Sarah Berens and Mirko Dallendörfer

Crime victimization, an event that comes with severe consequences for individuals and society alike, is a highly common experience in many regions of the World and particularly in Latin America and the Caribbean. Between 10.8 % of the society in Chile and 25.2% in Ecuador have been affected by crime victimization according to the 2013 development report of the United Nations Development Programme. Widespread crime not only has effects on democratic institutions since criminal acts by definition undermine the law but also affects citizens directly through the consequences of victimization. The pervasiveness of the crime problem in the region has the potential to impact on democratic quality by suppressing electoral participation, showing the necessity to study the effects of individual criminal victimization on political behavior. 

Previous research has documented negative effects of victimization on democratic attitudes of citizens as well as the potential for distress and trauma that crime victimization entails. On the other hand, research on war victims as well as research on non-electoral political participation of crime victims revealed that victims actually become politically more engaged. Against this background, in our recently published study, we ask how crime victimization affects the most basic and common act of democratic participation: the act of voting. The competing directions of previously found effects show the need to further disaggregate the phenomenon of crime experience. Not all crime-victimization is alike. War violence is a collective experience and specifically witnessing of violence appears to have a positive effect on electoral participation. In contrast, findings from psychology found that victims, and victims of violence in particular, severely suffer from these distressing and traumatic events which can lead to withdrawal from social bonds and reduce the belief that own actions are meaningful.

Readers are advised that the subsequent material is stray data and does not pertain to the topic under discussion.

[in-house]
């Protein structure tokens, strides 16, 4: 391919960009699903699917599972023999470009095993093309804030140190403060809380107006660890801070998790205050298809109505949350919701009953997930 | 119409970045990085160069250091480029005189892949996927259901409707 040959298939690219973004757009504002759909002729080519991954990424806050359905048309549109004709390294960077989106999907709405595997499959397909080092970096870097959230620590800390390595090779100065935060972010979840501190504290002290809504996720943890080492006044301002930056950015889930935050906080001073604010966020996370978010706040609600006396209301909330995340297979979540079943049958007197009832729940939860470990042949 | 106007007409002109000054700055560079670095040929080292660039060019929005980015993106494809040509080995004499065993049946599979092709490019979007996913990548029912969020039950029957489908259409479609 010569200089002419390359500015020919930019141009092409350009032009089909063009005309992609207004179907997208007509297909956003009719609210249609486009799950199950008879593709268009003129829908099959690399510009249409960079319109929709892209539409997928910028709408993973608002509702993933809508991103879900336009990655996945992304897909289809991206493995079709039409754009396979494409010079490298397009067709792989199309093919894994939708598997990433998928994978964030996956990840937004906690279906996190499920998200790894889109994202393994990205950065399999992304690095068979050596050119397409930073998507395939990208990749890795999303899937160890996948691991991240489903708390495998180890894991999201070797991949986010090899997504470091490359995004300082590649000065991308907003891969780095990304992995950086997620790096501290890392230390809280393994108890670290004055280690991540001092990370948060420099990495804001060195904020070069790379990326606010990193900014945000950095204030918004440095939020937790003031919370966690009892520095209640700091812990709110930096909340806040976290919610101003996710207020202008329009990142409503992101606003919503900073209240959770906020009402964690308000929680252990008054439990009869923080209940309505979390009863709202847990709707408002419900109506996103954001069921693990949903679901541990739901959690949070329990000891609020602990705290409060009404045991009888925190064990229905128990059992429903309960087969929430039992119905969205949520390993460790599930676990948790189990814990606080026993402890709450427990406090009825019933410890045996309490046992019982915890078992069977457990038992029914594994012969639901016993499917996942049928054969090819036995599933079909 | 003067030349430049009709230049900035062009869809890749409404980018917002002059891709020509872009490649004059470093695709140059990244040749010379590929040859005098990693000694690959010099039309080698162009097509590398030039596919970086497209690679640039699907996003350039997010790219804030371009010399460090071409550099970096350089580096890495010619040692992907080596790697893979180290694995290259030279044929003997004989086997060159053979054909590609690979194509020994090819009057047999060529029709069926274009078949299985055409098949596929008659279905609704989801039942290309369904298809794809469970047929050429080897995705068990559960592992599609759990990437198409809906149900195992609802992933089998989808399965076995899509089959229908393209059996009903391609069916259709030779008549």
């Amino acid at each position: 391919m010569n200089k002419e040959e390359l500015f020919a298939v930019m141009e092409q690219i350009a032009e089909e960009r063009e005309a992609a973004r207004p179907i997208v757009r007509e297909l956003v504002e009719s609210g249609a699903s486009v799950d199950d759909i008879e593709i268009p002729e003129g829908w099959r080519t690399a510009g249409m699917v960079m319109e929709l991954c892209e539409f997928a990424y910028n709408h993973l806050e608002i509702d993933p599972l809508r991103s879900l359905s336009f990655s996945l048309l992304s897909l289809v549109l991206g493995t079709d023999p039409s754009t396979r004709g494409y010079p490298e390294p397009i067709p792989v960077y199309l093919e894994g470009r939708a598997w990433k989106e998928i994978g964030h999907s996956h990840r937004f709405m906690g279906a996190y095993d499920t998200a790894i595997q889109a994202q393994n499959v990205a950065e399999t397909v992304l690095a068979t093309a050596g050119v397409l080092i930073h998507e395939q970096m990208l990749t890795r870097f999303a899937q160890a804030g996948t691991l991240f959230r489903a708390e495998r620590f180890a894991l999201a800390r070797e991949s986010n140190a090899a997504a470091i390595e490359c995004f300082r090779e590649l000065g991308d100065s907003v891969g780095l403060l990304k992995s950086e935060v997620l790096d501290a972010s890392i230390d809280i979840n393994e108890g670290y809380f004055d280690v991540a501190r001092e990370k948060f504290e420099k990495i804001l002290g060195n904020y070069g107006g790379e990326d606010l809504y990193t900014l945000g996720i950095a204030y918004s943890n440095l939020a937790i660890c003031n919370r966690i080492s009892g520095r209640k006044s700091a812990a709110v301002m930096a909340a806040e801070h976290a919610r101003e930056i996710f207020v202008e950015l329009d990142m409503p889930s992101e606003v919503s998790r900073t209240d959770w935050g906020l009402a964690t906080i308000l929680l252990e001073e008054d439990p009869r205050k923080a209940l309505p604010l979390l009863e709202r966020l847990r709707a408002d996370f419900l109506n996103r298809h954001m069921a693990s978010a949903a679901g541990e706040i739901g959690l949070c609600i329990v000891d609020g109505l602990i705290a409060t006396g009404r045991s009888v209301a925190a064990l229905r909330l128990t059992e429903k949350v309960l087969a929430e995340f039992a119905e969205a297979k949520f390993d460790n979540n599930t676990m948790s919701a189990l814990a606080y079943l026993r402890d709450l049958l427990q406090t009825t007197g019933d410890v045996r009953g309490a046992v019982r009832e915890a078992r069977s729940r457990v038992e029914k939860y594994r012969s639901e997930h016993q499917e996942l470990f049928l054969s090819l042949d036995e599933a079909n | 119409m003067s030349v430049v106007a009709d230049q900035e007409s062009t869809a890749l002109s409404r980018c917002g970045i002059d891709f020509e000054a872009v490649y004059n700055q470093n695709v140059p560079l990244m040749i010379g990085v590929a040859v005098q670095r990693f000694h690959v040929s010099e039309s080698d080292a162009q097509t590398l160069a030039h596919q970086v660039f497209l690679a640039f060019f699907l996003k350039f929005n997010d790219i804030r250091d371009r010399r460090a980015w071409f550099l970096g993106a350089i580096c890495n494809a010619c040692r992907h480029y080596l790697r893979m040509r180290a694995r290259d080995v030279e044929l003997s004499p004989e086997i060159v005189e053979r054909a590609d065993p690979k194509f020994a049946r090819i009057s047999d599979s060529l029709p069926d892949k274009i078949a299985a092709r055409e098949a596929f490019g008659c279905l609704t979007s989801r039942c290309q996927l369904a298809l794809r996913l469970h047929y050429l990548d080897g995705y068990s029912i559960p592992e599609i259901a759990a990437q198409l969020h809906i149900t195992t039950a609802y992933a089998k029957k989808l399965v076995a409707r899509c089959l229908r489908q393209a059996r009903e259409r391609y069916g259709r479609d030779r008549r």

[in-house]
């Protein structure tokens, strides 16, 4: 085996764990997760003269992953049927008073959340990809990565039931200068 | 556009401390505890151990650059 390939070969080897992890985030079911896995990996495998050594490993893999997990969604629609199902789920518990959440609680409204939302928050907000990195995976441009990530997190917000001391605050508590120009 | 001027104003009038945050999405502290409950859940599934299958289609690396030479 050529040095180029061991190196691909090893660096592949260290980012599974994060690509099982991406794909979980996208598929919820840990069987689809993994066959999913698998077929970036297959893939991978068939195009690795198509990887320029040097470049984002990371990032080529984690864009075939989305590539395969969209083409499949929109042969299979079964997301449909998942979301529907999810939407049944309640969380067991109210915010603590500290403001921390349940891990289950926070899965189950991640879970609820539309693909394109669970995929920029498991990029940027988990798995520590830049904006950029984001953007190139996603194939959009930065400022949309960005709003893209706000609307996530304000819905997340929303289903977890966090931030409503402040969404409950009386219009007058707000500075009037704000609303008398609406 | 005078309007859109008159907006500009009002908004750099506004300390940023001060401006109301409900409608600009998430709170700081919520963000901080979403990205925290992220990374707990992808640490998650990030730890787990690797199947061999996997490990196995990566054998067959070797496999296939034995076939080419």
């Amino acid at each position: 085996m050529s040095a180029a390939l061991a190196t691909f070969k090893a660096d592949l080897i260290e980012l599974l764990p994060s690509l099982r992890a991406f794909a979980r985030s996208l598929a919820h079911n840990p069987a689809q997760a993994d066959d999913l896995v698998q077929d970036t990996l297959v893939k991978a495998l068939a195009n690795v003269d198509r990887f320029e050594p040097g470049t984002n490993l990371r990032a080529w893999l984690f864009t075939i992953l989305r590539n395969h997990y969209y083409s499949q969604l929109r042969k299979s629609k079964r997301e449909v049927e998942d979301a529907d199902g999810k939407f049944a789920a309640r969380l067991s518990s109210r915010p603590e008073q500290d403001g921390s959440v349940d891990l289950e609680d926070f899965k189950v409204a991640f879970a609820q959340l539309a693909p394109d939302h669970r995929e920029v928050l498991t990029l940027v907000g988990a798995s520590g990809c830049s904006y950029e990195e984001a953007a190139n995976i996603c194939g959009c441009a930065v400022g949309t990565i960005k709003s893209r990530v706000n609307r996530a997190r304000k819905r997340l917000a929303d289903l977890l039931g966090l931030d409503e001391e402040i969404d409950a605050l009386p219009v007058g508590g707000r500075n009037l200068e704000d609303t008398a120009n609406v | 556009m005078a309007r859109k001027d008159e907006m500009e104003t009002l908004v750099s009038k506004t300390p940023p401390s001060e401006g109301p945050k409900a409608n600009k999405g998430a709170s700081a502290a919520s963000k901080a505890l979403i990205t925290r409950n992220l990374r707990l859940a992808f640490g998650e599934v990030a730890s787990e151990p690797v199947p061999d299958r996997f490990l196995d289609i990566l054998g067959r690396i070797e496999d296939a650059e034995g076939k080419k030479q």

Crime is often a very salient policy issue in many presidential elections in the region so that it is likely that expressing one’s anger by punishing those responsible for the continuously high level of crime drives victims of non-violent crime out to vote.